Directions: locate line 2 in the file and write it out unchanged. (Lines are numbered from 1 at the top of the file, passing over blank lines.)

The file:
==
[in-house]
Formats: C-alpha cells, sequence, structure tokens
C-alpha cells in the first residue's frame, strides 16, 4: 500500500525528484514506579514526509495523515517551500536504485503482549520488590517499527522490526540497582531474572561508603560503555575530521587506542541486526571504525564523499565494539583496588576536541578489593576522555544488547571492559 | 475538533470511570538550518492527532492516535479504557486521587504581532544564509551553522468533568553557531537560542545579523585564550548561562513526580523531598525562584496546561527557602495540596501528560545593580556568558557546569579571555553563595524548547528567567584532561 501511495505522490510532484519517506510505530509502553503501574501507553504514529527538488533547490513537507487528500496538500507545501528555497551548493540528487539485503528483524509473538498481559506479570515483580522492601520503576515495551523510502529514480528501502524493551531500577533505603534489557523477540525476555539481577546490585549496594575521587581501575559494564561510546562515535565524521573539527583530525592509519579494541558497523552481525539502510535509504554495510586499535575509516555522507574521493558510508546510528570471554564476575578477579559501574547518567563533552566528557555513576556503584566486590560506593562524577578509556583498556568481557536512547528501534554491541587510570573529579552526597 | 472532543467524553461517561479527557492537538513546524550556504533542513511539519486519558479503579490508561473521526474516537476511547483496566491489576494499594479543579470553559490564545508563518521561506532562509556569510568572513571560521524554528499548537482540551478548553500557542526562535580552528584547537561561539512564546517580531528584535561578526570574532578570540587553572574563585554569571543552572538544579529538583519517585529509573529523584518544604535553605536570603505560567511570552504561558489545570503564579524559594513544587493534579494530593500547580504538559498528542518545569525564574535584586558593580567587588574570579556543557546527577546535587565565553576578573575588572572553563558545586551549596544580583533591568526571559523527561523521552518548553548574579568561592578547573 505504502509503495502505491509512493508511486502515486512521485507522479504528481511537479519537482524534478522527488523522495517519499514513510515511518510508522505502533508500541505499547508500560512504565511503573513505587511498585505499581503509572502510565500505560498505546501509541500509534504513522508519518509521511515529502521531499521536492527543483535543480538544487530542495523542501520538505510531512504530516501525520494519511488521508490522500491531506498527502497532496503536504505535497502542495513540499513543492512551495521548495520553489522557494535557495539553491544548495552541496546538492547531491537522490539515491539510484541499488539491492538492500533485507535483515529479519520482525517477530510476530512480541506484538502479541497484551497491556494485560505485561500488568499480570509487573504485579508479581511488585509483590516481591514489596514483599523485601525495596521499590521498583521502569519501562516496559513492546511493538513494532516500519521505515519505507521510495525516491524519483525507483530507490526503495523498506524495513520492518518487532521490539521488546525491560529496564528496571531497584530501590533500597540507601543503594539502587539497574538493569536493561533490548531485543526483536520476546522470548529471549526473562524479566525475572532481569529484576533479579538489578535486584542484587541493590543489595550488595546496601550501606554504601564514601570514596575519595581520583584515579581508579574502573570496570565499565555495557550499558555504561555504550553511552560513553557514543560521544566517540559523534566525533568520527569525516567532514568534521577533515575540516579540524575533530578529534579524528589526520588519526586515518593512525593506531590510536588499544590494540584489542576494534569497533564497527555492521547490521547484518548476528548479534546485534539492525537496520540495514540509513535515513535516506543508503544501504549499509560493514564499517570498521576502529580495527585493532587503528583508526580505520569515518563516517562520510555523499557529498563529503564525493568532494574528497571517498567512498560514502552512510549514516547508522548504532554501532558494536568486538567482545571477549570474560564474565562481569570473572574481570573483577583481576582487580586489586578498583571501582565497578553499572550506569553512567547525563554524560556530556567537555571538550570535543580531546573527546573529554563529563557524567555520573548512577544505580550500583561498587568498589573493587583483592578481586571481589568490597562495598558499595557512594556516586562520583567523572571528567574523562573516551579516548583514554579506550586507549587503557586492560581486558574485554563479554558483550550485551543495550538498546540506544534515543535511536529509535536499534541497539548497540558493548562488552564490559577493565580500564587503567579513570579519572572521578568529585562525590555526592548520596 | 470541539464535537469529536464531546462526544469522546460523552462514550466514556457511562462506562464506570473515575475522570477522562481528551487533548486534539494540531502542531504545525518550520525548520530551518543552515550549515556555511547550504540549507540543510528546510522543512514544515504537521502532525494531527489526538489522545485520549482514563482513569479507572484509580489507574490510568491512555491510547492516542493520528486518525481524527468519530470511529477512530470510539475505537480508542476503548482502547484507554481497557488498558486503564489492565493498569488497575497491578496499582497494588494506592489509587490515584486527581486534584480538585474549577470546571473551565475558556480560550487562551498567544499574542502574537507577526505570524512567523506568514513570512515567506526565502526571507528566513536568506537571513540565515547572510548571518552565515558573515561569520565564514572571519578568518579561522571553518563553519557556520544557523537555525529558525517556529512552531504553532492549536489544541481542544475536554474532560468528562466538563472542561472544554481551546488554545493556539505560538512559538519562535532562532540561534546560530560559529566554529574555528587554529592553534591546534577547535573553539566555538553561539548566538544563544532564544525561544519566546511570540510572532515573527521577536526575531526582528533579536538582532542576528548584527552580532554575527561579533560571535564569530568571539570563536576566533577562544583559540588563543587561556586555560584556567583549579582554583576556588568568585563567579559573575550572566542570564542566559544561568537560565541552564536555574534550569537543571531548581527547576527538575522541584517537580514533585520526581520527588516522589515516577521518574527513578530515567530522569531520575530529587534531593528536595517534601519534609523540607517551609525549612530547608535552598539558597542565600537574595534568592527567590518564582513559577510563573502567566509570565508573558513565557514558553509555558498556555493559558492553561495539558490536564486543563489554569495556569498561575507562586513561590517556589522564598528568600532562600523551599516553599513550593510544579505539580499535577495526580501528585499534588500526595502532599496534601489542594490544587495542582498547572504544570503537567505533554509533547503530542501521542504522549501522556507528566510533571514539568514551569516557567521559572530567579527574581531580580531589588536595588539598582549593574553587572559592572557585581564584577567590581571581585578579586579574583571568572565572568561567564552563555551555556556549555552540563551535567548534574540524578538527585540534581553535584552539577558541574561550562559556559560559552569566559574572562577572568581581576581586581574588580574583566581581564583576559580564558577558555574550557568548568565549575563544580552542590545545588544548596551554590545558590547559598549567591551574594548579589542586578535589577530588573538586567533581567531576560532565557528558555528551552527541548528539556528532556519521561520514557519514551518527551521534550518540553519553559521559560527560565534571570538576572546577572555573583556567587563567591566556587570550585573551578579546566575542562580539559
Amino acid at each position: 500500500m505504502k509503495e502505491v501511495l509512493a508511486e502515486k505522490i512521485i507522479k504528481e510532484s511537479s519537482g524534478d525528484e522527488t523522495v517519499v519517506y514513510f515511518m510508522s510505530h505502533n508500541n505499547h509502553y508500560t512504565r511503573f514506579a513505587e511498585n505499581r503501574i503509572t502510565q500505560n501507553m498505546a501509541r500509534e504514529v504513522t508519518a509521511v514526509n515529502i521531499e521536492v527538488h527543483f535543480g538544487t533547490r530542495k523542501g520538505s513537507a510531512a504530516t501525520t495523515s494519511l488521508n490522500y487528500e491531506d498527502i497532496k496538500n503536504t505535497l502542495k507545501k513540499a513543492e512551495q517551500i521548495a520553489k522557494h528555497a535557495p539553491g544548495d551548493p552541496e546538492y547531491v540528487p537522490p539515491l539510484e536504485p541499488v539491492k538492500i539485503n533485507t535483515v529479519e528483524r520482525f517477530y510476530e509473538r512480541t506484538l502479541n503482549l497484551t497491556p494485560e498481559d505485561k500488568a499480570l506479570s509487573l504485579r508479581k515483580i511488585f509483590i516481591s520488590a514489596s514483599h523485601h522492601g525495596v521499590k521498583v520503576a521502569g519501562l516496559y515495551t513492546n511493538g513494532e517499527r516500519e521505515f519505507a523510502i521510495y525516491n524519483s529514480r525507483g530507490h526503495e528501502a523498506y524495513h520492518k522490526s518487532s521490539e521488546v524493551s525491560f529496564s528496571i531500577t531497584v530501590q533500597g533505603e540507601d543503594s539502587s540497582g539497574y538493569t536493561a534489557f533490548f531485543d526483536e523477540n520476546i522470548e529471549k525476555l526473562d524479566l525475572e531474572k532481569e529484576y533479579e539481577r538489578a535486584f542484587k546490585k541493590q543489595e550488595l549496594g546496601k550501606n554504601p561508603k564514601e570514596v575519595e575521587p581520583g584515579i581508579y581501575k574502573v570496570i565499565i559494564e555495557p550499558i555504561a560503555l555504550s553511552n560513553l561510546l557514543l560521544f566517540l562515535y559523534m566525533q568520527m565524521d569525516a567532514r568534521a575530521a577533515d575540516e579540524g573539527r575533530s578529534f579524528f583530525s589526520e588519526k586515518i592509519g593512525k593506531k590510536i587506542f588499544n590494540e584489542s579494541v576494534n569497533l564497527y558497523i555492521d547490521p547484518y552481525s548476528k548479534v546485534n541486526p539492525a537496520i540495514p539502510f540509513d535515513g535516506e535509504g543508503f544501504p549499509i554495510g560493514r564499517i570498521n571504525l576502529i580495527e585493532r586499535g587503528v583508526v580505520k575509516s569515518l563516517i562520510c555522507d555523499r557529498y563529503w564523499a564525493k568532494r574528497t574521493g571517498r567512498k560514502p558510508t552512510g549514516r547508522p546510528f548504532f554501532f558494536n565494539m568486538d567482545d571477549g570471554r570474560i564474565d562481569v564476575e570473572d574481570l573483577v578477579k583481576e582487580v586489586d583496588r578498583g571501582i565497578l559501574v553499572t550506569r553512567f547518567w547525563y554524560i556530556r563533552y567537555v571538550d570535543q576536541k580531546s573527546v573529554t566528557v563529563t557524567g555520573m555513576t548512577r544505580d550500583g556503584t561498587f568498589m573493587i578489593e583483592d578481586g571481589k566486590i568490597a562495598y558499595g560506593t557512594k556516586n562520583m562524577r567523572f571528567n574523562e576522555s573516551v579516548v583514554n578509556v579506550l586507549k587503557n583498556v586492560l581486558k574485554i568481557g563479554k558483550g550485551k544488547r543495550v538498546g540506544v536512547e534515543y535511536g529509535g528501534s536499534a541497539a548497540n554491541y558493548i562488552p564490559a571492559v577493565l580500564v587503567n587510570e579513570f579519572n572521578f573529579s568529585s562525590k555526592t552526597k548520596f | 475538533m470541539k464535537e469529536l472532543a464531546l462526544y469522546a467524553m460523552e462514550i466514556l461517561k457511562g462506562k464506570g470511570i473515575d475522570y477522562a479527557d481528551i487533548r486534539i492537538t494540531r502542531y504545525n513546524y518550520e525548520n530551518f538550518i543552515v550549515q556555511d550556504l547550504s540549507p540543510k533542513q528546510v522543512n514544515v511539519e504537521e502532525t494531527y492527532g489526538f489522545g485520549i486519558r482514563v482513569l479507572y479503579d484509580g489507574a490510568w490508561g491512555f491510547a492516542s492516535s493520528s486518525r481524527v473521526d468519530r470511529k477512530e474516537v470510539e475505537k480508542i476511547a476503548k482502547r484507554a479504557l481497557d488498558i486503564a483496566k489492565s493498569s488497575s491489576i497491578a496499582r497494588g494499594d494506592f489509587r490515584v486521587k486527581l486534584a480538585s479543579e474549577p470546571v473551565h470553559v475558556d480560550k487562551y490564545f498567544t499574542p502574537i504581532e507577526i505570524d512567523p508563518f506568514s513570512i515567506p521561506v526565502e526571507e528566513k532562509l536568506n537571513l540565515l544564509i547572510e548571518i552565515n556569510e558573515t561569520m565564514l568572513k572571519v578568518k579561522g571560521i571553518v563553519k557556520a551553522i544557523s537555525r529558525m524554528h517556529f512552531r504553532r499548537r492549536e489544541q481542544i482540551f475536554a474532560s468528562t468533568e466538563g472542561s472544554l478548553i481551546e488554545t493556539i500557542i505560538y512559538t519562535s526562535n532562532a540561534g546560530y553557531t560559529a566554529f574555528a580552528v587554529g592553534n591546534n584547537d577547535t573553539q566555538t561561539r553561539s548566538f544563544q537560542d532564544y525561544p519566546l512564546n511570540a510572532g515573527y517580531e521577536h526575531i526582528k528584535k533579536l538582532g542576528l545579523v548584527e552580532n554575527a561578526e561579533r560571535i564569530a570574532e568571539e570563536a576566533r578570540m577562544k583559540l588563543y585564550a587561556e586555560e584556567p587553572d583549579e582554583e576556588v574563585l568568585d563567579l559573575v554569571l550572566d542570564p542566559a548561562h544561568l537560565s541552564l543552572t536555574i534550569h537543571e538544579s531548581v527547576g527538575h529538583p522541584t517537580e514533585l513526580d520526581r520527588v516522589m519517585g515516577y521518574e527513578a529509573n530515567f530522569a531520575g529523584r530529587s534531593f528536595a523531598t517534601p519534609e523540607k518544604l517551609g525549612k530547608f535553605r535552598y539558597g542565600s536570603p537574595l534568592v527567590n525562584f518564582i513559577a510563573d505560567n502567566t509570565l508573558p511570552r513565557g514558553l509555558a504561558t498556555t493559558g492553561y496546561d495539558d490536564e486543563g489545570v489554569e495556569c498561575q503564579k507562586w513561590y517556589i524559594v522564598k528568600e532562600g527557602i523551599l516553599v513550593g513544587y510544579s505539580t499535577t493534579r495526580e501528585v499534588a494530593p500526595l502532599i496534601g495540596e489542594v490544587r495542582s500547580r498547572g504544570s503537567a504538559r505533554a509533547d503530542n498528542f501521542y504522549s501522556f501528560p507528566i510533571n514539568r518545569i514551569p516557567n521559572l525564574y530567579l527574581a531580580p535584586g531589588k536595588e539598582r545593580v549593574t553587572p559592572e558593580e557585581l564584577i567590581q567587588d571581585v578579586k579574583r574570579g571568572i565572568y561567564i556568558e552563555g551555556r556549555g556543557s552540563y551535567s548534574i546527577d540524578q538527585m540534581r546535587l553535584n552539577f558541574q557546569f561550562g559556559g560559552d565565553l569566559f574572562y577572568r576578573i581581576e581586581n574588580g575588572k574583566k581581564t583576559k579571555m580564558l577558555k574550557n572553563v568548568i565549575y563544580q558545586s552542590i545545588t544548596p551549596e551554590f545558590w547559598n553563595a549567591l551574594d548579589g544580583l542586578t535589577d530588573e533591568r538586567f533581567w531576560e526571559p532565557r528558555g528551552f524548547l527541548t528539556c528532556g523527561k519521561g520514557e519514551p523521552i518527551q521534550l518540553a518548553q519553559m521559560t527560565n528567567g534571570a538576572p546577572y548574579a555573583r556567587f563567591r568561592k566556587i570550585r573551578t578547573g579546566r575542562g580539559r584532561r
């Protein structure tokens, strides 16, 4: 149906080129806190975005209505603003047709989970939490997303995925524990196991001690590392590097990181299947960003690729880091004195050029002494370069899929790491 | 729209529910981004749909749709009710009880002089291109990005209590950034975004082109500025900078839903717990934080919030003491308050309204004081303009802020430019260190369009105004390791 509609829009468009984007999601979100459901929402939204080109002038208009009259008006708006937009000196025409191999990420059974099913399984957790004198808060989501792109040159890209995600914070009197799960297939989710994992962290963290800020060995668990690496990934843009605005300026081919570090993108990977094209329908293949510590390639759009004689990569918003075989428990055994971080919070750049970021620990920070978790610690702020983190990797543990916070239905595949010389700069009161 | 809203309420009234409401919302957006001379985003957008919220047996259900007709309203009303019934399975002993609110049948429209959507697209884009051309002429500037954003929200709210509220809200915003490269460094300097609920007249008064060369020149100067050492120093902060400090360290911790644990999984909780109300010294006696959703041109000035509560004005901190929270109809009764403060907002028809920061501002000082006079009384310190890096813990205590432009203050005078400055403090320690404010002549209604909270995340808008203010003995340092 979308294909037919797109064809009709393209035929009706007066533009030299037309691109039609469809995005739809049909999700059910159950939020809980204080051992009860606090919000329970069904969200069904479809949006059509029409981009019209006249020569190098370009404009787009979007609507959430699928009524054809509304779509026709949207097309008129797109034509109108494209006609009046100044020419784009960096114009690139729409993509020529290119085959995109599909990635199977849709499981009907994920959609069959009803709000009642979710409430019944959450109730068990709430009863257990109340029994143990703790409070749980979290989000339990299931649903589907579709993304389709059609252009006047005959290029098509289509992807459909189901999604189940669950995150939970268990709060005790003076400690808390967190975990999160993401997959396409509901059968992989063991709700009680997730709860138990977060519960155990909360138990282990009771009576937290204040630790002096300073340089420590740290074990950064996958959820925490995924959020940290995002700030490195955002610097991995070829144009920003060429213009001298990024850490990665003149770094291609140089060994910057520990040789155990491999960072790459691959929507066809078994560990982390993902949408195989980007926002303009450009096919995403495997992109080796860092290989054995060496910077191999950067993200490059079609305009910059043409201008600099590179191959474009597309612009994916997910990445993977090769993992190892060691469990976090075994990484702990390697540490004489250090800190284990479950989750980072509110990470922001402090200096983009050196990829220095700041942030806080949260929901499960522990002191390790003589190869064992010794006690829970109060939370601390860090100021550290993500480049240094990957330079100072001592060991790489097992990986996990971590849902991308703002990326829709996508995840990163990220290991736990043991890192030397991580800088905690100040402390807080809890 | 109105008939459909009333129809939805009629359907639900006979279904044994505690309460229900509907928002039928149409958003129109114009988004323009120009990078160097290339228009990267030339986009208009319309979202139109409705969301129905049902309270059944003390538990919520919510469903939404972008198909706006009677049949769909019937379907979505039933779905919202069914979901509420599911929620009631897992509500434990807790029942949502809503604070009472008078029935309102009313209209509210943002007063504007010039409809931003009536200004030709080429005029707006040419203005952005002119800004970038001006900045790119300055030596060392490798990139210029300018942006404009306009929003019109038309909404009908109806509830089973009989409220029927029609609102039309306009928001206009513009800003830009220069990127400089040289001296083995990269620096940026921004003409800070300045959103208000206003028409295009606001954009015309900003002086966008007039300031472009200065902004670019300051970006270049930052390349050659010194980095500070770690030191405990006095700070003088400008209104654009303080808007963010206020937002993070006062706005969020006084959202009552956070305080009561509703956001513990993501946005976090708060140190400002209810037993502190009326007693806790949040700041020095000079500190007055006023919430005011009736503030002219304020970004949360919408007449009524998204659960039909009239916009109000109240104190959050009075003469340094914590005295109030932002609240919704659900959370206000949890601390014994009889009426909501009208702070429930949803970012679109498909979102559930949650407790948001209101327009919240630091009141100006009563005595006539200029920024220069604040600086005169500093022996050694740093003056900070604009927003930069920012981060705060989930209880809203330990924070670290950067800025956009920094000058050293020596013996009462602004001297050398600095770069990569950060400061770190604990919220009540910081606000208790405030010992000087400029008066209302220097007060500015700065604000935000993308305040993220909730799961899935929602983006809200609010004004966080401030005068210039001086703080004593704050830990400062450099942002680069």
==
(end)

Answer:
Formats: C-alpha cells, sequence, structure tokens